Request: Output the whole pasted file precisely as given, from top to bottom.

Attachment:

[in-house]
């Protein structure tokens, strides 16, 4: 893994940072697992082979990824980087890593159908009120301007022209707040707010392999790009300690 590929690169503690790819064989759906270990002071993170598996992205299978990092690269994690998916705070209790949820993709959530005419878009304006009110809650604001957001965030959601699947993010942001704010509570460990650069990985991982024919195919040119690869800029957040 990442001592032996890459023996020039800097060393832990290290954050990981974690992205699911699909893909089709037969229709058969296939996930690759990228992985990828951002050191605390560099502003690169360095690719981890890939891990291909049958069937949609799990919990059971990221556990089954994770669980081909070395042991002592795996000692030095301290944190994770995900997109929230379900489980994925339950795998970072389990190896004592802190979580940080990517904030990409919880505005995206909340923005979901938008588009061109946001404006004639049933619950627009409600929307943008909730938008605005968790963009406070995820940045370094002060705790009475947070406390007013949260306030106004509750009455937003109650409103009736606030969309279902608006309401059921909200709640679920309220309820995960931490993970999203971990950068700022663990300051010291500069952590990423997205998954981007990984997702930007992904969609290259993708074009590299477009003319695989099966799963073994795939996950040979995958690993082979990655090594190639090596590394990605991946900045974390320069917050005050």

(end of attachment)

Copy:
[in-house]
């Protein structure tokens, strides 16, 4: 893994940072697992082979990824980087890593159908009120301007022209707040707010392999790009300690 590929690169503690790819064989759906270990002071993170598996992205299978990092690269994690998916705070209790949820993709959530005419878009304006009110809650604001957001965030959601699947993010942001704010509570460990650069990985991982024919195919040119690869800029957040 990442001592032996890459023996020039800097060393832990290290954050990981974690992205699911699909893909089709037969229709058969296939996930690759990228992985990828951002050191605390560099502003690169360095690719981890890939891990291909049958069937949609799990919990059971990221556990089954994770669980081909070395042991002592795996000692030095301290944190994770995900997109929230379900489980994925339950795998970072389990190896004592802190979580940080990517904030990409919880505005995206909340923005979901938008588009061109946001404006004639049933619950627009409600929307943008909730938008605005968790963009406070995820940045370094002060705790009475947070406390007013949260306030106004509750009455937003109650409103009736606030969309279902608006309401059921909200709640679920309220309820995960931490993970999203971990950068700022663990300051010291500069952590990423997205998954981007990984997702930007992904969609290259993708074009590299477009003319695989099966799963073994795939996950040979995958690993082979990655090594190639090596590394990605991946900045974390320069917050005050």